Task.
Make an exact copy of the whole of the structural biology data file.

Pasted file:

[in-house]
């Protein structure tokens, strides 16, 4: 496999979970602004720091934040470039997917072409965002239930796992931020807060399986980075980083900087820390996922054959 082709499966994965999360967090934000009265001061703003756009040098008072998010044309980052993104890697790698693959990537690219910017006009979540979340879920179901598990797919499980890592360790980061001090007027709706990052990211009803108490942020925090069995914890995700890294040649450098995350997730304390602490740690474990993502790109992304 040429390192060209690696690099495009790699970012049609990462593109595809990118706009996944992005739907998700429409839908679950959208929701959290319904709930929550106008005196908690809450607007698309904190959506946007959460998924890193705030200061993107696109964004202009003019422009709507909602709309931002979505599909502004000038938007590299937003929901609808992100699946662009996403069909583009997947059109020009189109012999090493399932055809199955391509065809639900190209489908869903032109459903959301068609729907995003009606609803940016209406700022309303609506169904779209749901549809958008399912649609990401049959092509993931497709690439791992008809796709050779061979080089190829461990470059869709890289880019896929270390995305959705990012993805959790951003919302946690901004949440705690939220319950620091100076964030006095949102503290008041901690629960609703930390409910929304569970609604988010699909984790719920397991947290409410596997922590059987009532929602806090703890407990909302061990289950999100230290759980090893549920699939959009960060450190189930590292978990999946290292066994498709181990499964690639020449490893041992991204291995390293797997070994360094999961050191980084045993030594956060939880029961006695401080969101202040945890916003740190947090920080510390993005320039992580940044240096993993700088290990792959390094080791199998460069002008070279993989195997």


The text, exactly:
[in-house]
């Protein structure tokens, strides 16, 4: 496999979970602004720091934040470039997917072409965002239930796992931020807060399986980075980083900087820390996922054959 082709499966994965999360967090934000009265001061703003756009040098008072998010044309980052993104890697790698693959990537690219910017006009979540979340879920179901598990797919499980890592360790980061001090007027709706990052990211009803108490942020925090069995914890995700890294040649450098995350997730304390602490740690474990993502790109992304 040429390192060209690696690099495009790699970012049609990462593109595809990118706009996944992005739907998700429409839908679950959208929701959290319904709930929550106008005196908690809450607007698309904190959506946007959460998924890193705030200061993107696109964004202009003019422009709507909602709309931002979505599909502004000038938007590299937003929901609808992100699946662009996403069909583009997947059109020009189109012999090493399932055809199955391509065809639900190209489908869903032109459903959301068609729907995003009606609803940016209406700022309303609506169904779209749901549809958008399912649609990401049959092509993931497709690439791992008809796709050779061979080089190829461990470059869709890289880019896929270390995305959705990012993805959790951003919302946690901004949440705690939220319950620091100076964030006095949102503290008041901690629960609703930390409910929304569970609604988010699909984790719920397991947290409410596997922590059987009532929602806090703890407990909302061990289950999100230290759980090893549920699939959009960060450190189930590292978990999946290292066994498709181990499964690639020449490893041992991204291995390293797997070994360094999961050191980084045993030594956060939880029961006695401080969101202040945890916003740190947090920080510390993005320039992580940044240096993993700088290990792959390094080791199998460069002008070279993989195997």